If you are a performer and you need sound equipment for your gigs, you can buy equipment that will do double-duty. You’ll be able to record at home, but the equipment will be portable enough to use when you perform.

The rest of the articles assumes that you are most interested in composing and recording your own music and producing it using your own home recording equipment. Even if you have other ideas, though, you will find useful information in the chapters that follow.

You Don’t Have to Have Cutting-Edge Music Equipment In Your Studio to Create Cutting-Edge Music

Before we begin talking about music equipment, let’s discuss a concept that has mystified Western civilization since the 1980s: the concept of “enough.” Cultural and economic traditions encourage us to pursue our goals with all the fervor and dedication of a used car salesman about to sell his first Hollywood script. The temptation to accumulate more and more – for no particular reason – is seductive indeed.

Naturally, then, some of us have taken on the rallying cry of “new, better, different!” and decided there’s no point in creating a studio unless we can equip it with brand new, state-of-the-art, high-tech music equipment. Manufacturers, of course, have made no moves to convince us otherwise.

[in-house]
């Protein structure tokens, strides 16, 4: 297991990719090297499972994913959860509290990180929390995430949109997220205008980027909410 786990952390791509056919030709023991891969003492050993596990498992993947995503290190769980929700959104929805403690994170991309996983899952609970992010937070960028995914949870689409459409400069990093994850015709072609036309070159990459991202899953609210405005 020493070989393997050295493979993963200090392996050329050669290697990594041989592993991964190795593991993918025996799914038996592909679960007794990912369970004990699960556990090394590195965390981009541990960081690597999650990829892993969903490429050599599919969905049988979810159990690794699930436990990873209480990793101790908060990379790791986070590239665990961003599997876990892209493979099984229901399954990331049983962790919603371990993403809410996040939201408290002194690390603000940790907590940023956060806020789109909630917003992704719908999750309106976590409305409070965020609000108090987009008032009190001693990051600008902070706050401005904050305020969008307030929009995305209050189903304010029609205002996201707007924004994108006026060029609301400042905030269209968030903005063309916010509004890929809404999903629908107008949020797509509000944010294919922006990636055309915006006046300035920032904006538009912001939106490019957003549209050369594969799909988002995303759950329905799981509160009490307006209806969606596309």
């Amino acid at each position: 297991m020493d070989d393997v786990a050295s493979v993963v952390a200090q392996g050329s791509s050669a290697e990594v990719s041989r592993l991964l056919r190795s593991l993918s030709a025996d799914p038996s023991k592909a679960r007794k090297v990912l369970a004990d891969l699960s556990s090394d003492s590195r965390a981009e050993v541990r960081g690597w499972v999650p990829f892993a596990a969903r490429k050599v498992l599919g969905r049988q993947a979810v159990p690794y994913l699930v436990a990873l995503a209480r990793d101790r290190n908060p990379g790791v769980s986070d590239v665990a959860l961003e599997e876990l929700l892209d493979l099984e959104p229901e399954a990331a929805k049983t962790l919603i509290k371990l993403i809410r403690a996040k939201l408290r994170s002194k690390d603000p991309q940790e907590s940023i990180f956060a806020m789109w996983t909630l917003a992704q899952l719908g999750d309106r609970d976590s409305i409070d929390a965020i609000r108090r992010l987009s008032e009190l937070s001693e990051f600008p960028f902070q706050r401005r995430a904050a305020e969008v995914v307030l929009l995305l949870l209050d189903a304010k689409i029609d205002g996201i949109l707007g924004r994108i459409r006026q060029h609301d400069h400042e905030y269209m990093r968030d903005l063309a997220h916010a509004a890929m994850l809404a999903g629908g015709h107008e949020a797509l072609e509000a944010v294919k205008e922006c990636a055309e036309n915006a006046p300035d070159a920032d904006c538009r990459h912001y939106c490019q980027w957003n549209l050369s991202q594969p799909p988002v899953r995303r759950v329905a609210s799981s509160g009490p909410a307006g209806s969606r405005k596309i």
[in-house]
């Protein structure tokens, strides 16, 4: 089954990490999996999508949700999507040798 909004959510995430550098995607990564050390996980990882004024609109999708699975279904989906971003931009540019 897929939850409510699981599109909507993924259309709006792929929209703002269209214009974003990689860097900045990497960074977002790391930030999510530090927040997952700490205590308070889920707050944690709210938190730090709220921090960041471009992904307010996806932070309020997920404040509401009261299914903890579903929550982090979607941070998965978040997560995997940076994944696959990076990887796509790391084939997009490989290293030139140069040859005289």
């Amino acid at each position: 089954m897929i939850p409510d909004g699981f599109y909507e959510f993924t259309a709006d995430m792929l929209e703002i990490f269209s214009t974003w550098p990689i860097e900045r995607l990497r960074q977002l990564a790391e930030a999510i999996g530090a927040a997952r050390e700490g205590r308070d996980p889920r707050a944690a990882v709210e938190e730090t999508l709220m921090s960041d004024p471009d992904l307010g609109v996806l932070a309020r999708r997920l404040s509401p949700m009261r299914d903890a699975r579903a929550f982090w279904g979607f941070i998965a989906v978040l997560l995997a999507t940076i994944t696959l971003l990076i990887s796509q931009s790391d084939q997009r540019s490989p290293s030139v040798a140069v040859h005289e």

As a result, musicians have spent thousands buying music equipment that’s so confusing they can’t figure out how to use it. They never manage to get beyond a few basic techniques that could have been accomplished with much cheaper music equipment. Or perhaps they give up altogether. Many musicians are so discouraged by the prices they never attempt such a project at all.

Well, there’s certainly nothing preventing you from spending your nest egg – whether large or small – on machines and software and fancy peripherals. If you’ve won the lottery and can’t be dissuaded, then by all means, skip the section on budgeting.